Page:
GUEST ARTICLE: Structural Concrete in a Zero Carbon Future

  • 19 May 2020

As the UK works towards achieving net-zero carbon, we need to ensure concrete is doing its bit, says Paul Astle, Principal Structural Engineer at Ramboll, in this guest article.

“Whilst concrete is a low carbon material by weight (with only about 7% of the embodied carbon of steel[1]), we use it in such vast quantities that our concrete carbon footprint is huge.

In fact, a cubic metre of typical structural concrete has an embodied carbon of between 250kg-500kg CO2e, a similar quantity as that of a barrel of crude oil.

However, as the material will be largely responsible for meeting the demand for new buildings and infrastructure in years to come, how will we reconcile the need for new development with the need to reduce our emissions to net zero in just 30 years? 

Reducing the amount of concrete we use is an obvious first step, especially since concrete is rarely utilised to its full potential. In fact, a University of Cambridge report highlighted that structural elements are typically only designed to utilise 60-80% of their capacity[2] – this is after all safety factors have been applied.

There are also interesting opportunities that may allow a renaissance in stunning concrete structures. By sculpting concrete, we can cut out material and place as much of it is as possible in a compressive state.

Whilst these ideas are not new, the design and construction challenges have limited their implementation. However, thanks to technological advances, we are now able to tackle these challenges with computational power, advanced digital manufacturing, and a drive for low-carbon structures.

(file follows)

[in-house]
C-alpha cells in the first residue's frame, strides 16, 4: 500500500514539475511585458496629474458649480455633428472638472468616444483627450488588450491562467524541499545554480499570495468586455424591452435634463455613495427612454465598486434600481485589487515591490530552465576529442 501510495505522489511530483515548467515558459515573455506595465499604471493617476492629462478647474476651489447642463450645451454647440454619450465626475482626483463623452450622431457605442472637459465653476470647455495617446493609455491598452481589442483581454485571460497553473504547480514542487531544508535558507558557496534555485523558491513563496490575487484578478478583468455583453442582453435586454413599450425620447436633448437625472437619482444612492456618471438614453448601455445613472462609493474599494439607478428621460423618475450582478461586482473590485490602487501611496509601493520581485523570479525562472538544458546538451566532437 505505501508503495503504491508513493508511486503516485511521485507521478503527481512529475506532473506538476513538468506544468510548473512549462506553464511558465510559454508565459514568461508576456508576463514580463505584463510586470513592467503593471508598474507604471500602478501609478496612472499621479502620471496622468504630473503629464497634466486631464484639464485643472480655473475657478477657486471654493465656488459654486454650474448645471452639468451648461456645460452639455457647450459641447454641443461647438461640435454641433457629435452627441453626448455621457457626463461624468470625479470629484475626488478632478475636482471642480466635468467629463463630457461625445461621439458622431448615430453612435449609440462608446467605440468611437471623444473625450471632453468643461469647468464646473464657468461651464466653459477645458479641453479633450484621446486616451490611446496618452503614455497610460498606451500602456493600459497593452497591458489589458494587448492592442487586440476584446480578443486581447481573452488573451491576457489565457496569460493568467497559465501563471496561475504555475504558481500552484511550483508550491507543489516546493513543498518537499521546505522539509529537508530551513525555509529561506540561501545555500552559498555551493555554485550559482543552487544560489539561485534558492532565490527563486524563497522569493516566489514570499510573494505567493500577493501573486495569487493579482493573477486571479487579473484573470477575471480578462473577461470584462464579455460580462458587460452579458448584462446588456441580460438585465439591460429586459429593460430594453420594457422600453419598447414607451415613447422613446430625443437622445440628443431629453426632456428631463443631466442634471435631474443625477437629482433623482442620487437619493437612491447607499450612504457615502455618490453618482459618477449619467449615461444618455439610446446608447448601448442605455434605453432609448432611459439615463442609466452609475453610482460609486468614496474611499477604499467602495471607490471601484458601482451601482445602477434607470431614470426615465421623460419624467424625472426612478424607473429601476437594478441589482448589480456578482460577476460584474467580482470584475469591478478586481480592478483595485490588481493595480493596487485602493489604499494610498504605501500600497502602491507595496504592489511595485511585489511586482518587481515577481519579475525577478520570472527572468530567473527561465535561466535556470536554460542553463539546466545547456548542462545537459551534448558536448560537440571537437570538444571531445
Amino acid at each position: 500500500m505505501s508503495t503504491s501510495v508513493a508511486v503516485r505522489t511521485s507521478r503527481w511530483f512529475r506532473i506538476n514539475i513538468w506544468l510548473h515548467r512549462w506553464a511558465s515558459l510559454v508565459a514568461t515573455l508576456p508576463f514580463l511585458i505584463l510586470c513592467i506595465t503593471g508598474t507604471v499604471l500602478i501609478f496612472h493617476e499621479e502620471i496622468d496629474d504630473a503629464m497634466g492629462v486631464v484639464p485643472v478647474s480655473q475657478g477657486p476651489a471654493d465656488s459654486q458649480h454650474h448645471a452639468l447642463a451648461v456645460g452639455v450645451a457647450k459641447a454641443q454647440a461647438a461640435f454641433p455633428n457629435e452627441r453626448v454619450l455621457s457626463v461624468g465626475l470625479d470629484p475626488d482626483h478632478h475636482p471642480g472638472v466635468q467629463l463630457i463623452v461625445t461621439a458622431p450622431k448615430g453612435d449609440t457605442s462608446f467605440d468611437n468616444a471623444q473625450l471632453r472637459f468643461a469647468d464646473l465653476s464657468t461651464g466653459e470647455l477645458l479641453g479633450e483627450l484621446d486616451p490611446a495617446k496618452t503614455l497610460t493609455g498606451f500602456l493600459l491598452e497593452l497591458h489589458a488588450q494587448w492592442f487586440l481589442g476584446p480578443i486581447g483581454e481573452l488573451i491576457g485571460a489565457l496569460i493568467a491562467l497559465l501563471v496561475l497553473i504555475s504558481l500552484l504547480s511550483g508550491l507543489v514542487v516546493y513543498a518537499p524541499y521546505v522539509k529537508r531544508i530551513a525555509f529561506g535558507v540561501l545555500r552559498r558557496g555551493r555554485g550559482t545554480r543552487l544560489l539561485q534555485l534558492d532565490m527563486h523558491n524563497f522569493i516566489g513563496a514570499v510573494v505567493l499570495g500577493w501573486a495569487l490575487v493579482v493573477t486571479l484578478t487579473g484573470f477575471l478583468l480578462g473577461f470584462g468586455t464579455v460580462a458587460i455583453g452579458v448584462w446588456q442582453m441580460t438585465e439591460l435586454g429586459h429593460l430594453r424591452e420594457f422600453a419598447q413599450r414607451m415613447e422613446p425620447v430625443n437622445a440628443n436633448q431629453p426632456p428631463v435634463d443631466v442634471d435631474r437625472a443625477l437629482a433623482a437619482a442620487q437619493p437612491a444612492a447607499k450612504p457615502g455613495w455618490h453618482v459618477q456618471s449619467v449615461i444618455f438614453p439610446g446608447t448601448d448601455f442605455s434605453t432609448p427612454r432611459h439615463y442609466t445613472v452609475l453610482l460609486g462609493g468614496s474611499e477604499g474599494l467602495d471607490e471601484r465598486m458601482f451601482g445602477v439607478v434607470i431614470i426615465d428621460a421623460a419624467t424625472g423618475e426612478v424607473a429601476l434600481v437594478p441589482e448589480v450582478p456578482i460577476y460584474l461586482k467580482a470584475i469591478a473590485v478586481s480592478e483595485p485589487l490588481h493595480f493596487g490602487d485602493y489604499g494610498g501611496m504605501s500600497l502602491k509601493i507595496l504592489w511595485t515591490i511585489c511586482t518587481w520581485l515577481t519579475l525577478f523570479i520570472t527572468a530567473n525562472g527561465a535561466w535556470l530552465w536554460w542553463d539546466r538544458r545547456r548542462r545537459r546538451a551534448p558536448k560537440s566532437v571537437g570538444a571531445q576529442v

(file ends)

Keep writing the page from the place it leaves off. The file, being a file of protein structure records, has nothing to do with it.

Additionally, researchers at ETH Zurich have been working on how to apply computational design to create some compression-only concrete elements using innovative forming techniques to remove unnecessary concrete[3], resulting in visually impressive, as well as materially efficient structures.

It is also important we minimise the amount of cement in concrete. In many cases, more cement is used than is needed to meet the requirements.

In a study by Ramboll of over 90 concrete mixes used in UK projects[4], it was found that the total quantity of cement (binder) in the concrete varied from 300kg/m3 to 525kg/m3, even for the same specified strength.

There can be technical reasons for an increased cement content, but the range measured is far in excess of the minimum code requirements.

Portland cement is responsible for the greatest proportion of concrete’s carbon emissions. In concrete using pure Portland cement, it represents only 10-20% of the concrete by weight, yet accounts for up to 90% of the embodied carbon[5].

Increased replacement of Portland cement with supplementary cementitious materials (SCM) allows us to reduce carbon intensity of the cement. However, the two most common SCMs,

Ground Granulated Blast Slag and Fly Ash, are co-products of steel blast furnaces and coal fired powered stations respectively. The life of these SCMs is therefore limited by our responsibility to also consider the carbon intensity of those industries.

However, towards the mid-century these current SCMs will be in short supply. It is likely that we will start to blend a greater number of SCMs with a shrinking volume of pure Portland cement.

These will likely use calcined clays and ground limestone, in addition to other materials. Furthermore, it has been proposed that by 2050 we will need to be recycling 20% of cement paste from demolition waste as new feedstock to cement kilns[6].

Through a better understanding of behaviour, optimised design, carbon-focused specifications and an increased use of SCMs, steps can now be taken to reduce unnecessary concrete, cement and carbon.

Longer term we need to develop and utilise new concrete technology with new mixes, designs and forms of construction. I believe the carbon constraint will catalyse rather than hinder innovation, and we may discover that the solutions supersede their carbon intense predecessors.”


[1] Inventory of Carbon and Energy (ICE) V3 Nov. 2019.

[2] Minimising Energy in Construction (MEICON) Survey Report. University of Cambridge. 2018.

[3] Block Research Group. ETH Zurich. 2020

[4] Unpublished analysis of 92 concrete mix certificates from projects in the UK. Ramboll. 2020.

[5] Authors calculations based on ICE data.

[6] Absolute Zero. UK FIRES. 2019.

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